According to local authorities, reservoirs in Sicily have about 78 million cubic meters less water than last year, the lowest level this decade. For this reason, in January the Sicilian government allocated €20 million to farmers to improve water reserve capacities.
According to a 2019 report by the Italian National Research Center (CNR), 70% of Sicily is at risk of desertification. Across central and southern Italy, this figure ranges from 30% in Sardinia to over 50% in Apulia.
Nevertheless, woodlands in Italy have increased by about 25% in the last 30 years, going from 9 million to 11.4 million hectares and covering 38% of the country. That is the same amount as in Germany, which is about 55,000 square kilometers (21,200 square miles) bigger than Italy.
The demographic decline in rural areas is one reason for forest expansion. Nevertheless, "the forestry sector is still, in part, conditioned by a culture that dates from the 19th century, when the country adopted strict legislation for the protection of woodland areas and created a special forest police force," said Davide Pettenella, a professor at the Department of Land, Environment, Agriculture and Forestry at the University of Padua.
"In fact, the most powerful forest policy instruments are still regulatory constraints. There is a need for a paradigm shift: from 'prohibiting to protect' to 'managing to valorize.'"
In 2020, for example, the Council of State — the highest body in the Italian administrative justice system — ruled that local authorities in charge of forest management in Tuscany could not cut down trees without obtaining authorization to do so from the Superintendent Office of Landscaping. This added layer of bureaucracy has slowed down work.
A fire on August 1 ripped through the Pineta Dannunziana, an urban pine forest in the city of Pescara, forcing 800 people to flee their homes. At least a dozen were injured, including a 5-year-old girl, and tourists had to flee the beach as flames edged closer to bathing establishments.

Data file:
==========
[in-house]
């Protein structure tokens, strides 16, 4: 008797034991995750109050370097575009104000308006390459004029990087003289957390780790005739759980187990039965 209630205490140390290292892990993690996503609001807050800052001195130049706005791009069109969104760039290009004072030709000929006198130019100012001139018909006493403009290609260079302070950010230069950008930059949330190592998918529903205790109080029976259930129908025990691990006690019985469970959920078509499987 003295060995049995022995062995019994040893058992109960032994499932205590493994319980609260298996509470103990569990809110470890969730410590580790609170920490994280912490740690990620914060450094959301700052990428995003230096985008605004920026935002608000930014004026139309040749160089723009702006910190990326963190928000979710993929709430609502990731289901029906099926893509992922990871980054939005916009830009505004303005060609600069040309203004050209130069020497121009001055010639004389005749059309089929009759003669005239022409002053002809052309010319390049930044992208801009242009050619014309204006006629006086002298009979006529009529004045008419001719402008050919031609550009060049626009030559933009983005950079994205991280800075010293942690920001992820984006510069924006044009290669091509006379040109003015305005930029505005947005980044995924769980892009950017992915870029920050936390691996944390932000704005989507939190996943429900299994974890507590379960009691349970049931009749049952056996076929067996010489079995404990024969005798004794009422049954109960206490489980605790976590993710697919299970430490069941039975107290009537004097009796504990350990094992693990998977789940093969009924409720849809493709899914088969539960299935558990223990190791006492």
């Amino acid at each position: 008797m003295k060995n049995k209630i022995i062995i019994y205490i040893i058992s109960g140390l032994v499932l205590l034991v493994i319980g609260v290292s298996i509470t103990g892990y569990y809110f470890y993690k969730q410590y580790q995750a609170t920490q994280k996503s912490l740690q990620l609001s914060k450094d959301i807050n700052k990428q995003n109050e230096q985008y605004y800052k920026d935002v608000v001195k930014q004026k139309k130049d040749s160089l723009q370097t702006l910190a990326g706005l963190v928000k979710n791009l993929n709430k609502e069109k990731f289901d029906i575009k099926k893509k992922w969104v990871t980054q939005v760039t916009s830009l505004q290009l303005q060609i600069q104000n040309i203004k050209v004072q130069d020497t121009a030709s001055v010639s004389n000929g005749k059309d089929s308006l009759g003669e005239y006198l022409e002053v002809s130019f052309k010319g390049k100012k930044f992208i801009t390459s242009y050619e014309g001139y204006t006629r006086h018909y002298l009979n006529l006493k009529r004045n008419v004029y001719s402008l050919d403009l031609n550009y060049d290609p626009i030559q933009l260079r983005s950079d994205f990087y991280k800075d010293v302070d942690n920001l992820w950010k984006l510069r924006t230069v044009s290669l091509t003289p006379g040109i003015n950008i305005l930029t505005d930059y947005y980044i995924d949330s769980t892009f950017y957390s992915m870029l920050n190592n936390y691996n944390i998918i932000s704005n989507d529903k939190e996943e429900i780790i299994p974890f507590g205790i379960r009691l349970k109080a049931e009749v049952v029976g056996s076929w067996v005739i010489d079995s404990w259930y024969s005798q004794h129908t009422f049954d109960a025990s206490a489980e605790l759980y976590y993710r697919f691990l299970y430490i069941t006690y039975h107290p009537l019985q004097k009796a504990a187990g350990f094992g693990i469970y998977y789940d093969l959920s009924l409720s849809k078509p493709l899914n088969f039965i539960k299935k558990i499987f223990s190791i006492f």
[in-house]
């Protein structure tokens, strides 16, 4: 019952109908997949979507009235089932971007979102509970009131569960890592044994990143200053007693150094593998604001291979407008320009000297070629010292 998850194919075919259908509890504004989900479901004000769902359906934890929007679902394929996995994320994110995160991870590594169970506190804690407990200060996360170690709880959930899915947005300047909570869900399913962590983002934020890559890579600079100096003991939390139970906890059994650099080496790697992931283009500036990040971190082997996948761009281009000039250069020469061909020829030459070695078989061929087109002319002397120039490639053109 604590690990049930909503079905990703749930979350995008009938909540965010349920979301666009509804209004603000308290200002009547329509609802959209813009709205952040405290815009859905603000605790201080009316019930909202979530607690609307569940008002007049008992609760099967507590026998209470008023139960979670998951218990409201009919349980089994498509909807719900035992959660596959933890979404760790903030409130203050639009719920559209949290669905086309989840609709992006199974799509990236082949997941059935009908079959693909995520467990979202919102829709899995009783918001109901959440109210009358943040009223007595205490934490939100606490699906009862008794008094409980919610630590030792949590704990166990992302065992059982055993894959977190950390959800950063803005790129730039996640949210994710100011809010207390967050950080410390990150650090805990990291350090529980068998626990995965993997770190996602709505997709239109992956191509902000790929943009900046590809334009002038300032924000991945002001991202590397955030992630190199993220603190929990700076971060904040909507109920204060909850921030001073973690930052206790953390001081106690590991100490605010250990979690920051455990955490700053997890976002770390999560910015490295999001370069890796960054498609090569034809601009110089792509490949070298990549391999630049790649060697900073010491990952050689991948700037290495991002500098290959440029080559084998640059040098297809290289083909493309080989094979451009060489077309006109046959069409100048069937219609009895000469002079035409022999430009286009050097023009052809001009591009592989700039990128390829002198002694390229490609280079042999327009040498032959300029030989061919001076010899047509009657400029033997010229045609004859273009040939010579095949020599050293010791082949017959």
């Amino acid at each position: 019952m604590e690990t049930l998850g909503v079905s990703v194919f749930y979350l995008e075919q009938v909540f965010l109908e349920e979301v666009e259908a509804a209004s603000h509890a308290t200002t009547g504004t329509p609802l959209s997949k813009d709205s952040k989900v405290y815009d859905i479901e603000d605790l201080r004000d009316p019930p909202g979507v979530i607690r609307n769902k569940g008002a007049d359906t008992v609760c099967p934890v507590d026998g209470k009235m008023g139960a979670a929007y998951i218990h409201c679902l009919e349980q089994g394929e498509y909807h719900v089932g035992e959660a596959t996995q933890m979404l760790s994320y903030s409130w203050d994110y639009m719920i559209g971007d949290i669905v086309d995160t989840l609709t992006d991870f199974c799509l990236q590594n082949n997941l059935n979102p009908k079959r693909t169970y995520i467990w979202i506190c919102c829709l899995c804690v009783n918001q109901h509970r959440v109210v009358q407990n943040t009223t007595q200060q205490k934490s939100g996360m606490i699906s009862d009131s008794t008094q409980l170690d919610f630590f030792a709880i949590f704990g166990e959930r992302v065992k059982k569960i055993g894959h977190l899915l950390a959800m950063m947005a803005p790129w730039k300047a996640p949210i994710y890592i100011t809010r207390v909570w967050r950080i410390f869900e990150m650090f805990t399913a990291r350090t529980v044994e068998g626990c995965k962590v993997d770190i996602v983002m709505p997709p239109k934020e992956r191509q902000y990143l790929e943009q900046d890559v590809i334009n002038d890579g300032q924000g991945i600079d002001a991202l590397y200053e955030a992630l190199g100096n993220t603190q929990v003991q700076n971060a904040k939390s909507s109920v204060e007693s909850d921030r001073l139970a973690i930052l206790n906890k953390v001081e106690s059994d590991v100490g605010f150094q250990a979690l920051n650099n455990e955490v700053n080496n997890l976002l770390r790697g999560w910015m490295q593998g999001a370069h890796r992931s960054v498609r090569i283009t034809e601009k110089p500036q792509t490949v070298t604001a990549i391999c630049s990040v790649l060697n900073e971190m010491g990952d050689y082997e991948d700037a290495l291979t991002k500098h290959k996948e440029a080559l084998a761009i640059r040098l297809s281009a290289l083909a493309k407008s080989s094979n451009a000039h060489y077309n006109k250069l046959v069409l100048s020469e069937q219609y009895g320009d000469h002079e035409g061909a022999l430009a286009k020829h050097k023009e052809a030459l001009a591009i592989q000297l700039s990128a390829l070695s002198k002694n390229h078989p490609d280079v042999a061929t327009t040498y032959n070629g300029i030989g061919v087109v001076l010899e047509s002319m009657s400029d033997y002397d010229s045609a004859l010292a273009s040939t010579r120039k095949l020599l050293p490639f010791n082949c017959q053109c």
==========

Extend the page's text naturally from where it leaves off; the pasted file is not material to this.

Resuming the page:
"The Pineta Dannunziana is considered by law to be an 'integral nature reserve' and cannot, therefore, be subjected to forest management, despite the warnings from the agronomists," said Carlo Masci, mayor of Pescara. "The undergrowth burned very quickly."
According to environmental associations, Italy should not have missed out on the opportunity offered by NextGenerationEU to at least boost forest protection with some resources. NextGenerationEU is the EU's plan to support the economic recovery of member states hit by the COVID-19 pandemic. Italy has been allocated €235.14 billion ($278.4 billion) from the fund, making it its largest beneficiary.
But the National Recovery and Resilience Plan submitted by the Italian government to access these funds, "does not allocate a single euro to forests," said Marco Bussone, president of the National Union of Municipalities, Communities and Mountain Entities (UNCEM). "There are only €140 million for 'green communities' — eco-sustainable mountain communities — which we obtained after a lot of effort."
In 2018, the Italian government passed an innovative forest management law, which Bussone describes as "one of the best in Europe." However, the law has not been properly implemented because it was not backed up by the necessary resources, which according to UNCEM would be at least €100 million a year.
"It is an absurd situation for a country made of forests like Italy," said Bussone.